The USS Midway is Still A Classic
Many history buffs can recite the historical facts of the USS Midway. It took nearly 18 months to build, and it never partook in any active duty during WWII but saw a lot of action during the Cold War. This aircraft carrier is the longest-serving carrier of the century. Completed in September 1945, it only went into operation in 1946, with Operation Frostbite. At the time, it was the first ship to work primarily in the sub-Arctic.
By 2010 over 5 million visitors have seen the impressive ship, making it a popular tourist destination. The historic ship was decommissioned in April 1992. It has since been residing in San Diego to welcome the many visitors that regularly make their way to see the ship. It was the largest vessel in the world, until it lost that spot in 1955.
A Great Way to Spend 45 Minutes
This 45-minute adventure is a must for those visiting the island of Oahu. The historic submarine is located deep underwater amongst some 25 acres of wondrous choral scenery. It’s not the cheapest thing to do in Hawaii, but it is rated highly, and at over $150 per person; it’s important to do your research beforehand.
The tour of the submarine requires booking in advance, as it’s quite popular. A tour guide will detail the history of the sunken submarine, and you’ll walk away not only amazed at what lies beneath the surface but also more knowledgeable on the subject. The excursion is a popular destination of visitors to the island and is highly rated on numerous travel sites. Consider checking it out.
Let’s Give Em Something To Talk About
We’re not sure how to even get started on this one. We can’t decide if it’s a work of art, a talking point, a statement piece; we’ll just leave that for our readers to decide. The creator of whatever you want to call this is an avid lover of all things maritime-related. He’s a sailor and lover of the ocean, but many times he’s left alone too long, which may explain how this came to be.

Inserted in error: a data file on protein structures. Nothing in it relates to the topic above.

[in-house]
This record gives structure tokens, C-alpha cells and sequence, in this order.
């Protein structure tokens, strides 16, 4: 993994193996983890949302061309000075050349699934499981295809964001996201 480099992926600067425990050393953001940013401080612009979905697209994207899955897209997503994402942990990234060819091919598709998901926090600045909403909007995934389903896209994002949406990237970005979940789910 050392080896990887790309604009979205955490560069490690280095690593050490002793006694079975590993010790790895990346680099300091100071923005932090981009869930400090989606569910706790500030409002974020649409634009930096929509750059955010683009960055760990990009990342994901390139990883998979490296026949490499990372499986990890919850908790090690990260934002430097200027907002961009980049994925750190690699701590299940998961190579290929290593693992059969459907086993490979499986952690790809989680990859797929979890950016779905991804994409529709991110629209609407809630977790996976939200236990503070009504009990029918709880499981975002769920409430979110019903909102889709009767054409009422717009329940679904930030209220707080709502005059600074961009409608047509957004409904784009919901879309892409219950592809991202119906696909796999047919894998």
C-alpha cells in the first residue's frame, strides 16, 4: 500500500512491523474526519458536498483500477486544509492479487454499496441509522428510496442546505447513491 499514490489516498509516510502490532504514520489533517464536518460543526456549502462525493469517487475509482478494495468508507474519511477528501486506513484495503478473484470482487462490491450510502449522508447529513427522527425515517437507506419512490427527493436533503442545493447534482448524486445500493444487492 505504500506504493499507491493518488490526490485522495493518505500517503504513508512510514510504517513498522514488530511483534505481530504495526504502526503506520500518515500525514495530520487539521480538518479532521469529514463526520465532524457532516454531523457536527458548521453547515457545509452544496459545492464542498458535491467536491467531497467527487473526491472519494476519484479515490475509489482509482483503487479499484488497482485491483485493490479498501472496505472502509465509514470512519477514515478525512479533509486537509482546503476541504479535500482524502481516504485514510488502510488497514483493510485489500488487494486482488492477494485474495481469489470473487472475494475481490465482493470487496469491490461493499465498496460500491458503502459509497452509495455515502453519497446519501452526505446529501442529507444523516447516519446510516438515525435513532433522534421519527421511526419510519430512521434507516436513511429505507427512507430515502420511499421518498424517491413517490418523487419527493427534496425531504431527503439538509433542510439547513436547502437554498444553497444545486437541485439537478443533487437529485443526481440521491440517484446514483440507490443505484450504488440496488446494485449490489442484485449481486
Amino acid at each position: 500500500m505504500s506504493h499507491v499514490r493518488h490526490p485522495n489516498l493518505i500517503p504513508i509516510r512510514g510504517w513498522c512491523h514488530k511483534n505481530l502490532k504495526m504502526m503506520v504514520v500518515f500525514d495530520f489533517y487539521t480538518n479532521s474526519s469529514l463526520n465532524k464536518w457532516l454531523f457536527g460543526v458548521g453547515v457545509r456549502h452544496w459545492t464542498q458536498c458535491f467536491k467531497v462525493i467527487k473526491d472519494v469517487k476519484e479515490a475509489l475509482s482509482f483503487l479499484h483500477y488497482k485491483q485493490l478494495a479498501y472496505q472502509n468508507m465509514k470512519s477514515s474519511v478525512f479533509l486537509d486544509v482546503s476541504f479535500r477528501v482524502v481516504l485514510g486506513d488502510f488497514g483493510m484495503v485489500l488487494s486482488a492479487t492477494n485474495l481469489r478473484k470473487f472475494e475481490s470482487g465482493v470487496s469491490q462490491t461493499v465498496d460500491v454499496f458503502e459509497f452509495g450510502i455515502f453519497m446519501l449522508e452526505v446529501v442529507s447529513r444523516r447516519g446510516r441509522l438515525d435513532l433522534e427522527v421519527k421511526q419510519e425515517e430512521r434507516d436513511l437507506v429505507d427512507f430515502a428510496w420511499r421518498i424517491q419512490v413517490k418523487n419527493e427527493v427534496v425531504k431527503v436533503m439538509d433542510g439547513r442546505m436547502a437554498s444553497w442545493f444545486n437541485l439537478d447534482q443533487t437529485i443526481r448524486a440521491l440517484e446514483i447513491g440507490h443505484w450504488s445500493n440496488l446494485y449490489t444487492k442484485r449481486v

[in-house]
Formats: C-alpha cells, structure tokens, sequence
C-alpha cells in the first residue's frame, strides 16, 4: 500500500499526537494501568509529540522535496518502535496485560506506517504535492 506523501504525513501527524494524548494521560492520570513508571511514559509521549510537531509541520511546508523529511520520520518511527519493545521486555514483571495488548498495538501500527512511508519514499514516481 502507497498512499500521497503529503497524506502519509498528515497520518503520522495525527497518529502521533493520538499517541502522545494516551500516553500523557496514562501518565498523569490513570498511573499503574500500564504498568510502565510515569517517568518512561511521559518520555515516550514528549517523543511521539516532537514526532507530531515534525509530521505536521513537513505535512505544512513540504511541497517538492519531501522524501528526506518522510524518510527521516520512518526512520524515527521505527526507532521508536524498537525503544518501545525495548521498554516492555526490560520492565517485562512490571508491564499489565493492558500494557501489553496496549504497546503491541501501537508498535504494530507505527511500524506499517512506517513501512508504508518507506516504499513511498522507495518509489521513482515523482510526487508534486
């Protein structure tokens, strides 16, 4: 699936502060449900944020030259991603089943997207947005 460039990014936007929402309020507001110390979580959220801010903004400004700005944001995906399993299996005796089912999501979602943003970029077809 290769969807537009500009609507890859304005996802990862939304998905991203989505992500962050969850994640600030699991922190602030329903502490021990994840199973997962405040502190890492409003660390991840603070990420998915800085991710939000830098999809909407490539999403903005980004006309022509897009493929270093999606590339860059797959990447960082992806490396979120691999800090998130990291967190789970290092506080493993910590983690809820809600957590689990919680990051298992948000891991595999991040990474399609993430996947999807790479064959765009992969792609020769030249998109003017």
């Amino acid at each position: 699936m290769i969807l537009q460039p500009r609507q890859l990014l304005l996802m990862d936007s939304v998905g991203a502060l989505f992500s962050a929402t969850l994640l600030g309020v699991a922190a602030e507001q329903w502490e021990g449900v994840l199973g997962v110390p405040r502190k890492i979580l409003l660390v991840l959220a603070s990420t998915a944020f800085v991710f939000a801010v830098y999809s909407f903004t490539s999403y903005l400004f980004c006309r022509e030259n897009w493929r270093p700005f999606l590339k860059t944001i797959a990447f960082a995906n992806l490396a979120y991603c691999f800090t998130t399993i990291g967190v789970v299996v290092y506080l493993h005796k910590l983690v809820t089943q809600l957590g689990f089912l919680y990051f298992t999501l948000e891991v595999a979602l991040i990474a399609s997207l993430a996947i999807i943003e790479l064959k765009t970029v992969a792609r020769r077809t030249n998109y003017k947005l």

The ‘artist in question, spent long periods of time alone on his boat, needing a break from the solitude, but had a hard time getting strangers to come aboard and visit. So what’s a sailor to do? How about creating an image of a sinking vessel requiring immediate assistance. Boats and ships sailing by would see the sinking boat, offer help, only to find out that the scene was intentional. We have to admit; it’s a great way to meet people and make for some interesting conversation.
A Warning to Divers
This art installation, created by Duilioi Marcante in 1954 and is titled ‘Christ of the Abyss.’ It can be found 17 meters underwater in Italy. The statue is in tribute to the artist’s friend Dario Gonzatti, who was the first Italian to ever don scuba diving gear. Dario, unfortunately, died as a result of a diving accident, propelling his friend to create this amazing work of art in his memory.
The statue of Jesus with his arms outstretched is made of bronze and was completed in August of 1954 and in honor of his close friend’s passing. The artist’s intent was to not only pay tribute to his dear friend but to remind other divers of the dangers of the ocean. This image only gives us an inkling of what it must be like to come face to face with this amazing work of art.
2019’s Photo of the Year
While most mortals are terrified of what goes on deep deep down in the ocean, others can’t get enough of the mysterious deep blue waters. Take, for example, the famed photographer Matej Bergoc. Bergoc’s photos can be seen in National Geographic and other esteemed publications; just take a look at his Instagram and you’ll be amazed. It was this photo taken in 2019 that took everyone’s breath away, and rightly so.
Judges had to sift through more than 5k photos before they unanimously decided that Bergoc’s chilling image of a woman sitting on the bottom of a ship underwater deserved mention. The image was appropriately titled ‘My Place Under the Boat.’ Surprisingly, the photographer was only a runner-up in the competition, but in our books, he got the best photo of the century. Well done, Bergoc!